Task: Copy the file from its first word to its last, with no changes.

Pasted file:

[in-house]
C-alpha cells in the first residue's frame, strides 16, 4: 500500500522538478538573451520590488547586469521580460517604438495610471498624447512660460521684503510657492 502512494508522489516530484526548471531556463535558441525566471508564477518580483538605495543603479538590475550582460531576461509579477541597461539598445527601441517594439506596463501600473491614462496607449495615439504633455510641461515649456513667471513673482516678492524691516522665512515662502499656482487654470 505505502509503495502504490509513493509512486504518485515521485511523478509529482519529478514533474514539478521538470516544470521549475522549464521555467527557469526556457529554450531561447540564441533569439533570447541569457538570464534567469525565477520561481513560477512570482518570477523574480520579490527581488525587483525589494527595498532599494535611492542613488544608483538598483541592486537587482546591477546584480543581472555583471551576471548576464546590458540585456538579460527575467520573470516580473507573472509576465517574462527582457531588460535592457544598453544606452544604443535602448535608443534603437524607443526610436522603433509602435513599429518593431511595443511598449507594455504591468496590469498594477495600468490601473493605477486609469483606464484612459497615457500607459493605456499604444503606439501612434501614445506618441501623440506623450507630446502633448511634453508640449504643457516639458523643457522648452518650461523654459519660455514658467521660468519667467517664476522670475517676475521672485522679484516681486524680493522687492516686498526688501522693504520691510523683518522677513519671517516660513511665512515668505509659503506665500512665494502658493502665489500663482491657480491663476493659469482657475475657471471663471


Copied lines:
[in-house]
C-alpha cells in the first residue's frame, strides 16, 4: 500500500522538478538573451520590488547586469521580460517604438495610471498624447512660460521684503510657492 502512494508522489516530484526548471531556463535558441525566471508564477518580483538605495543603479538590475550582460531576461509579477541597461539598445527601441517594439506596463501600473491614462496607449495615439504633455510641461515649456513667471513673482516678492524691516522665512515662502499656482487654470 505505502509503495502504490509513493509512486504518485515521485511523478509529482519529478514533474514539478521538470516544470521549475522549464521555467527557469526556457529554450531561447540564441533569439533570447541569457538570464534567469525565477520561481513560477512570482518570477523574480520579490527581488525587483525589494527595498532599494535611492542613488544608483538598483541592486537587482546591477546584480543581472555583471551576471548576464546590458540585456538579460527575467520573470516580473507573472509576465517574462527582457531588460535592457544598453544606452544604443535602448535608443534603437524607443526610436522603433509602435513599429518593431511595443511598449507594455504591468496590469498594477495600468490601473493605477486609469483606464484612459497615457500607459493605456499604444503606439501612434501614445506618441501623440506623450507630446502633448511634453508640449504643457516639458523643457522648452518650461523654459519660455514658467521660468519667467517664476522670475517676475521672485522679484516681486524680493522687492516686498526688501522693504520691510523683518522677513519671517516660513511665512515668505509659503506665500512665494502658493502665489500663482491657480491663476493659469482657475475657471471663471